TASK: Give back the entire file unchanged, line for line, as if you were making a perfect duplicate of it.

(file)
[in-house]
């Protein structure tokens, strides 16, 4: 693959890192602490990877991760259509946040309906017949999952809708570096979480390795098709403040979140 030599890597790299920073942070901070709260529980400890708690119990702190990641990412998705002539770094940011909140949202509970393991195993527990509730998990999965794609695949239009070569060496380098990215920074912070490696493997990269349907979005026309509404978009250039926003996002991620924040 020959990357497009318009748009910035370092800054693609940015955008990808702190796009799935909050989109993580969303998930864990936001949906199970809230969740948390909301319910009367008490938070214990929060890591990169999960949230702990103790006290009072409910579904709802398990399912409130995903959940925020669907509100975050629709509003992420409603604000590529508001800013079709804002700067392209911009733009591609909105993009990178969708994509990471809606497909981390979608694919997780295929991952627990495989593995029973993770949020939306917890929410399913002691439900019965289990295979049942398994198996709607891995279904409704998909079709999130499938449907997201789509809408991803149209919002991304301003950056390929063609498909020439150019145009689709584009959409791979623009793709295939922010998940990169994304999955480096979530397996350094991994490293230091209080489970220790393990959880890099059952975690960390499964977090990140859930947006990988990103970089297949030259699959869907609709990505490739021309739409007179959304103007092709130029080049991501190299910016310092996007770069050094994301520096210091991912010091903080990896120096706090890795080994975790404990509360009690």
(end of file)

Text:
[in-house]
């Protein structure tokens, strides 16, 4: 693959890192602490990877991760259509946040309906017949999952809708570096979480390795098709403040979140 030599890597790299920073942070901070709260529980400890708690119990702190990641990412998705002539770094940011909140949202509970393991195993527990509730998990999965794609695949239009070569060496380098990215920074912070490696493997990269349907979005026309509404978009250039926003996002991620924040 020959990357497009318009748009910035370092800054693609940015955008990808702190796009799935909050989109993580969303998930864990936001949906199970809230969740948390909301319910009367008490938070214990929060890591990169999960949230702990103790006290009072409910579904709802398990399912409130995903959940925020669907509100975050629709509003992420409603604000590529508001800013079709804002700067392209911009733009591609909105993009990178969708994509990471809606497909981390979608694919997780295929991952627990495989593995029973993770949020939306917890929410399913002691439900019965289990295979049942398994198996709607891995279904409704998909079709999130499938449907997201789509809408991803149209919002991304301003950056390929063609498909020439150019145009689709584009959409791979623009793709295939922010998940990169994304999955480096979530397996350094991994490293230091209080489970220790393990959880890099059952975690960390499964977090990140859930947006990988990103970089297949030259699959869907609709990505490739021309739409007179959304103007092709130029080049991501190299910016310092996007770069050094994301520096210091991912010091903080990896120096706090890795080994975790404990509360009690």